The reasoning here seems to be that the Chinese need South African chrome ore, so they have more than a barrel of it. But the Chinese may not see it that way.

Notably, as a direct result of the tax, the cost structure of major chrome ore producers in South Africa will increase above that of marginal producers in Turkey and Zimbabwe.

Indeed, the report contains five key findings which suggest that caution should be exercised on the matter.

First, he notes that: “While export taxes on raw materials in the metals value chain have been used to improve downstream valuation, the objective of the mechanism has mainly been to secure domestic supply. . To our knowledge, there are no clear examples where an export tax has been used … to directly disadvantage other international downstream competitors. In this regard, the logic of the proposed tax on chromium ore in South Africa is somewhat new.

So, it’s kind of an experiment. What could go wrong?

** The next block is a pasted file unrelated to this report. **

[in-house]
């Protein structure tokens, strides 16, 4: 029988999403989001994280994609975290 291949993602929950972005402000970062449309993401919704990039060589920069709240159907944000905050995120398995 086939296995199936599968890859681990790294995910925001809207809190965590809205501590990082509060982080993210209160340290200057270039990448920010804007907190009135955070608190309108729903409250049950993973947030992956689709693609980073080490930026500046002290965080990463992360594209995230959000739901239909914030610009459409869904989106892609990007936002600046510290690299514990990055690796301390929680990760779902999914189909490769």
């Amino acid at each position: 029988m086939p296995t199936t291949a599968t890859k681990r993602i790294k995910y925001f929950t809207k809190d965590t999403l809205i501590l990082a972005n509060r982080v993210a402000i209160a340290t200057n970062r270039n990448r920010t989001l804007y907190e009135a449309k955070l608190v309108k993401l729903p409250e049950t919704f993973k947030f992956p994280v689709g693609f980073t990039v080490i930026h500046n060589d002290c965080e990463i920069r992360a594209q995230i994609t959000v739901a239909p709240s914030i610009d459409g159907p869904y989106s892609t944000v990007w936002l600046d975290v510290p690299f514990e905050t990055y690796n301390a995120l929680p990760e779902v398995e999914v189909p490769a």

Second, there is a risk that South African chrome ore producers will be replaced by foreign competitors. “It is estimated that 22-32% of South Africa’s current supply to China could be vulnerable to a potential displacement of international producers if the tax were to be added to the export price.

“Notably, as a direct result of the tax, the cost structure of major chrome ore producers in South Africa will increase above that of marginal producers in Turkey and Zimbabwe,” the report said. Remember – all recent promises from the Presidency and the Treasury regarding reduce the cost of doing business in South Africa. Someone did not receive this memo.

Third, Chinese ferrochrome producers have significant countervailing powers. Yes, China depends on South Africa for a lot of its ore. But South Africa is “almost totally dependent on China as a buyer of chrome ore for export.” It goes both ways and do you really want to shake up your biggest customer?